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Summit County property values - and taxes - keep rising

The Pinebrook neighborhood in Summit County. Local property values have sharply increased in the past year.
Parker Malatesta
The Pinebrook neighborhood in Summit County. Local property values have sharply increased in the past year.

If you own a home in Summit County, you may have been thrilled to watch your property value spike in recent years. But that comes with higher property tax bills as well.

Add up all of the taxable property in Summit County, what do you get? $46 billion in value, according to the Summit County Assessor’s Office. That’s a 38% increase in just one year.

New homes, subdivided lots, and properties that previously were only partially assessed account for $1.3 billion of the over $12 billion increase from 2021.

The county notified residents by mail regarding updated property values and new tax notices this month. All property owners should have received noticies already. Anyone who didn’t should contact the assessor’s office.

Notices mailed to residents are not tax bills, just announcements of assessed property values. Official tax bills will be sent out in October.

Summit County Assessor Stephanie Poll said the county is always catching up to the market, as sales from the previous year are used in calculations. Heading into the third quarter of this year, Poll said while the number of property sales have decreased, prices have not.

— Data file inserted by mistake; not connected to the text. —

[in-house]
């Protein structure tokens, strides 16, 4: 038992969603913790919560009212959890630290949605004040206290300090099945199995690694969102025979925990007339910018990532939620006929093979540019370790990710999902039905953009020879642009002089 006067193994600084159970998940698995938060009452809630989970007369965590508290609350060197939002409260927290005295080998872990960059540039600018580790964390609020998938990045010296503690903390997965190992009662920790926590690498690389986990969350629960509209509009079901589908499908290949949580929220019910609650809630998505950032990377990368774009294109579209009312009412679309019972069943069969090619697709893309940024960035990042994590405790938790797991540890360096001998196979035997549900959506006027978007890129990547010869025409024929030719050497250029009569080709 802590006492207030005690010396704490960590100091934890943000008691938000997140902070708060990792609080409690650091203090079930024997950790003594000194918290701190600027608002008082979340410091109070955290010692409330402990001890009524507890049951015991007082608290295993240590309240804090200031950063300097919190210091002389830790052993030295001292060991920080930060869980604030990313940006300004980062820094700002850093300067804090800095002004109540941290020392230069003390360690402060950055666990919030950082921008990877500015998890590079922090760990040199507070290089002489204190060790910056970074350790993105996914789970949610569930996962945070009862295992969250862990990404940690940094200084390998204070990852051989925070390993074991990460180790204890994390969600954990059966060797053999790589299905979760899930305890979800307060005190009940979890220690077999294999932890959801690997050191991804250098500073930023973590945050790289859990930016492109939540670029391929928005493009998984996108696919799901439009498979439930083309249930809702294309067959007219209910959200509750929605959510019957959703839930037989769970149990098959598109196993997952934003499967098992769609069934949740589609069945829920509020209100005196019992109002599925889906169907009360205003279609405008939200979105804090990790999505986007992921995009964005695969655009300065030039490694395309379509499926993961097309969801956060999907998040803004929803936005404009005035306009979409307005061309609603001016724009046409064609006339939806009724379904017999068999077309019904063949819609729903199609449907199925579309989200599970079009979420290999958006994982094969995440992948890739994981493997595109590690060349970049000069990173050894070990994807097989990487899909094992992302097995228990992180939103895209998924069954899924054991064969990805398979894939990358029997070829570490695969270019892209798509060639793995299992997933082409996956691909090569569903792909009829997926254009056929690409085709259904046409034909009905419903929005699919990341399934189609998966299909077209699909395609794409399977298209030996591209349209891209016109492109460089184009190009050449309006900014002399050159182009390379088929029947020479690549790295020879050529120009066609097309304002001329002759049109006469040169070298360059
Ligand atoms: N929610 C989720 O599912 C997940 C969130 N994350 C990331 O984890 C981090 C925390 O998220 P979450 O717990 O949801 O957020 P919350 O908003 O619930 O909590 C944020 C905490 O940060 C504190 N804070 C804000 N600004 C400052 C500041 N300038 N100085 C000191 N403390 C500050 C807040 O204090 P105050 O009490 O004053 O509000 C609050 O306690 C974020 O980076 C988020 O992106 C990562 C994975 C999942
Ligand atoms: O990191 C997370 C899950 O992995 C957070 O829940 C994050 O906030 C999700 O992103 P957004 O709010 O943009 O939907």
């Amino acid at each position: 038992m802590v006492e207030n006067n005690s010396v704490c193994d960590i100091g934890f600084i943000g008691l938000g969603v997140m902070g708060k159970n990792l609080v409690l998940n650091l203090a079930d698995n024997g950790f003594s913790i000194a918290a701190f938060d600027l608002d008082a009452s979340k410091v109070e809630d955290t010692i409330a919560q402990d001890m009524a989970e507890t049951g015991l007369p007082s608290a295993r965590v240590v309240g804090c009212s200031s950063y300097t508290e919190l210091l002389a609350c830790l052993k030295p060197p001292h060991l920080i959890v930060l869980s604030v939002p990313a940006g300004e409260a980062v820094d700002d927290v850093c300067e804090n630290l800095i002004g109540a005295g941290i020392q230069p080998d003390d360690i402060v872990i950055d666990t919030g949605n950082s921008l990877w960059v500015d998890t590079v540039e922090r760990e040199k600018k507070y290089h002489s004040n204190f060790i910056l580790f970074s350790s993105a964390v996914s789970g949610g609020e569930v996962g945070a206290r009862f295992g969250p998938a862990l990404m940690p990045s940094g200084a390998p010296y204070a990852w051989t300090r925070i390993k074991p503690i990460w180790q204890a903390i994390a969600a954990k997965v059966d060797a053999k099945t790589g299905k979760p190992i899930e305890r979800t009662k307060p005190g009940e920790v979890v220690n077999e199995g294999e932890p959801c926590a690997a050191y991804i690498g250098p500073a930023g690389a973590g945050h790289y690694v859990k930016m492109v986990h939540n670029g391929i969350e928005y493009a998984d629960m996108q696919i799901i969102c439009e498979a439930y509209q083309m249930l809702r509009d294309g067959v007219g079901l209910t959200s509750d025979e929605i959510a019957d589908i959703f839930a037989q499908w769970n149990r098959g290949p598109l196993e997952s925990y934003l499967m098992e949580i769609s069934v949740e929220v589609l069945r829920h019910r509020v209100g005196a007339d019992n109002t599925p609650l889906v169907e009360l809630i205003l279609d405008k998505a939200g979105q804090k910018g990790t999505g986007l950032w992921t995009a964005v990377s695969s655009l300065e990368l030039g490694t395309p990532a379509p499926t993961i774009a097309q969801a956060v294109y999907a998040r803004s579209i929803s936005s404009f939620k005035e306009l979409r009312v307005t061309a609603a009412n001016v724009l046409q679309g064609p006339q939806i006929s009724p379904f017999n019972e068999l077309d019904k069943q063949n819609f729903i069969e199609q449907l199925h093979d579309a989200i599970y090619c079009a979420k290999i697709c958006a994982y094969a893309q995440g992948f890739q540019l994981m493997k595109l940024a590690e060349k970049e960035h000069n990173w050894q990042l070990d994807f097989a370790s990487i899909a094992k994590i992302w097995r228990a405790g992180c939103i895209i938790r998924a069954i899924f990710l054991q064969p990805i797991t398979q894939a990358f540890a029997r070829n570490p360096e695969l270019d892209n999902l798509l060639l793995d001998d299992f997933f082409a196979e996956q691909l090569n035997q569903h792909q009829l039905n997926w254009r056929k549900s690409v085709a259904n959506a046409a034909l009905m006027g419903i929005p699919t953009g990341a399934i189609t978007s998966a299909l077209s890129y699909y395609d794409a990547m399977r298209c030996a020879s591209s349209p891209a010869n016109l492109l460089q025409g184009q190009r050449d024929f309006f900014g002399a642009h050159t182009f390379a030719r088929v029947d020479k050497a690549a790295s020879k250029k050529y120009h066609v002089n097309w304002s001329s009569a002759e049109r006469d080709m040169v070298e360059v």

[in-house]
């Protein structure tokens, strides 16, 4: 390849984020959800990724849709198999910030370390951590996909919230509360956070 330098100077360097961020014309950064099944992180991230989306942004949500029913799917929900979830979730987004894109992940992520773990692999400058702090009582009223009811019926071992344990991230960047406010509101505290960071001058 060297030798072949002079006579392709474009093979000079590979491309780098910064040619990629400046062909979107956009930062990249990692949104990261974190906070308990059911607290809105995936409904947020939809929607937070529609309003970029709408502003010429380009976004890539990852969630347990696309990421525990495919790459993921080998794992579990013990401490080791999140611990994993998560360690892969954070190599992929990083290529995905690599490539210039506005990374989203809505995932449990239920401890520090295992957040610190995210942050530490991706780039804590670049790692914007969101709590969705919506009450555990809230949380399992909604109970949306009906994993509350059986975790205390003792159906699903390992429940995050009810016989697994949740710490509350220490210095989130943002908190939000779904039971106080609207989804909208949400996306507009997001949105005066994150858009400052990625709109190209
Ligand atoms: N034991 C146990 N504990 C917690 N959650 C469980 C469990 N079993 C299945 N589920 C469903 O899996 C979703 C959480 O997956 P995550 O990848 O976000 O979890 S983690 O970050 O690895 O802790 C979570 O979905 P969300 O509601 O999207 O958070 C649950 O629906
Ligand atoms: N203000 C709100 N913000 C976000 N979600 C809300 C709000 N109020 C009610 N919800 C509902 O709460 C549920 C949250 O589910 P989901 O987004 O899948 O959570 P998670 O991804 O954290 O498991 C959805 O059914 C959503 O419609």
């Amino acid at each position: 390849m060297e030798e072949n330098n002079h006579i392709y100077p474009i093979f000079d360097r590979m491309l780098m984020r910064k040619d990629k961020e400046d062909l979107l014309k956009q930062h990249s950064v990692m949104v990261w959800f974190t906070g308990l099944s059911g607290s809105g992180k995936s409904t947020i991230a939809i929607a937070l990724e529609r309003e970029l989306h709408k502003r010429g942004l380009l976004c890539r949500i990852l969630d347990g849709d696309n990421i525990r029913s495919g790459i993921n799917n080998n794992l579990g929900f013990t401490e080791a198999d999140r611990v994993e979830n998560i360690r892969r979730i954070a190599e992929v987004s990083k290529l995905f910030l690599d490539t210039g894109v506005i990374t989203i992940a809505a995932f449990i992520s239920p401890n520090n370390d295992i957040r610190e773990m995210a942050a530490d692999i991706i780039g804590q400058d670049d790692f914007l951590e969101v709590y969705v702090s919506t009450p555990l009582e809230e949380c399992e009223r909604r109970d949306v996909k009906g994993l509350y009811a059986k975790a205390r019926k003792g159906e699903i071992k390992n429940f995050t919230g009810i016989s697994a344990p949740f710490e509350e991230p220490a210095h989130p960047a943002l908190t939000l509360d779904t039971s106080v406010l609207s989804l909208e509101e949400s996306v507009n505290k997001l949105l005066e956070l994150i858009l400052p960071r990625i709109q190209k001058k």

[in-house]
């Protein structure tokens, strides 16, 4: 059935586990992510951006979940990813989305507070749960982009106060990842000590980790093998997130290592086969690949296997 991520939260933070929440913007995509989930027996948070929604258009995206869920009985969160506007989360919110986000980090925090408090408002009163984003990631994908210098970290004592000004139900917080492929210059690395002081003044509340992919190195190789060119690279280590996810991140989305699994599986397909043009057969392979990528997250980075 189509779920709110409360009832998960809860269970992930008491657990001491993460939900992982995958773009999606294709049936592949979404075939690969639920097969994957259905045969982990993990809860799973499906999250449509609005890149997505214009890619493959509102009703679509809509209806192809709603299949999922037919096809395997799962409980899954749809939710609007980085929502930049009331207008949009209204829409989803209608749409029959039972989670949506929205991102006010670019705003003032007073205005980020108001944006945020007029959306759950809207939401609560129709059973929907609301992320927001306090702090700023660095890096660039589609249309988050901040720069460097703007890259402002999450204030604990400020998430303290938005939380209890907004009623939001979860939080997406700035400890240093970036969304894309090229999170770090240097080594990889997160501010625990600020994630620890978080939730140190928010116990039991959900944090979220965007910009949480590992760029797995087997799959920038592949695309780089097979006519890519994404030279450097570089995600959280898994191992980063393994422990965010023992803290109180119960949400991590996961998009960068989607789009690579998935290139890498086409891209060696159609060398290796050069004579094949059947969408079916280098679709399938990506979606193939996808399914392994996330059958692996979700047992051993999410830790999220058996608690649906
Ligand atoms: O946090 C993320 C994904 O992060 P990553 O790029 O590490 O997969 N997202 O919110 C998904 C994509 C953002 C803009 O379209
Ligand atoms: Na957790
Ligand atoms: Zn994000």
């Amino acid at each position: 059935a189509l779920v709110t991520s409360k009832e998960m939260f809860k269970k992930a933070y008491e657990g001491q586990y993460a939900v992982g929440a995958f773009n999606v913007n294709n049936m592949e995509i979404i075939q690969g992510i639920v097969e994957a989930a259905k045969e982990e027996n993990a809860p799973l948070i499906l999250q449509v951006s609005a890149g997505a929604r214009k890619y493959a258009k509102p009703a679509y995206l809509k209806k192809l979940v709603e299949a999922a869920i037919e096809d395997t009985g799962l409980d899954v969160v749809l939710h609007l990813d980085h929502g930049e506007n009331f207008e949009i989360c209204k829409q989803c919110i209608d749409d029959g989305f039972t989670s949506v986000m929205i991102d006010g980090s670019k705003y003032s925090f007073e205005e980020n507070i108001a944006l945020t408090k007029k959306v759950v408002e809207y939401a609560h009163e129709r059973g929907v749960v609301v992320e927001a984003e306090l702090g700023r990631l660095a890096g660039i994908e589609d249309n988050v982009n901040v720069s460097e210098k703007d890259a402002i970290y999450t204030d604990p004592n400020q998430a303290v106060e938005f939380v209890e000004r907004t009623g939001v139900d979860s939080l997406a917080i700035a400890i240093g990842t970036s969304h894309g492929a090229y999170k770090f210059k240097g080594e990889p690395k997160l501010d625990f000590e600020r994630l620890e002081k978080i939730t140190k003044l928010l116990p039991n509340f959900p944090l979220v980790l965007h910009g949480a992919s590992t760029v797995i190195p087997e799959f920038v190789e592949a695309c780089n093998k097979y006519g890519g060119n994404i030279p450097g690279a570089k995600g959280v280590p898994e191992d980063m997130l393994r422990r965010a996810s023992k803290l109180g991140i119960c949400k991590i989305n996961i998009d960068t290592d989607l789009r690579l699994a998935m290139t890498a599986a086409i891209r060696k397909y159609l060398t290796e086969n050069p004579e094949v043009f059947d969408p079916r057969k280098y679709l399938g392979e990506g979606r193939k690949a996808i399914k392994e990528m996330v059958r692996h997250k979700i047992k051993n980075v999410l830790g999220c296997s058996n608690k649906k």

Median home prices in Summit and Wasatch counties hovers around $2 million. In Park City proper, the median price is more than $4 million.

Summit County Interim Manager Janna Young told KPCW that high valuations are merely a symptom of the red-hot housing market in the Wasatch Back.

“It’s a crazy market, there’s not a lot of inventory," Young said. "It’s that typical supply and demand challenge.”

She said the assessor does mass appraisals, and there are sometimes inaccuracies on individual properties.

“I do want property owners to know that there are remedies available if they feel that the value that their home or their property was assessed at is incorrect," Young said. "They can actually file with the county auditor’s office to go through the Board of Equalization process.”

Bob Knox has lived in Pinebrook since 1995. The market value of his home has nearly doubled since it was last assessed, and his new property tax bill is 66% higher than last year’s.

“I’ve never seen anything like this before, I mean this is shocking," Knox said. "Why it wasn’t a gradual increase in property assessments, I don’t know.”

The Board of Equalization will consider appeals on property values through September 15. The board will not consider appeals on tax rate changes.

The county offers five tax relief programs, which are based on factors such as age, income, or disability.

Appeals can be made online. Appeal and tax relief information can be found here.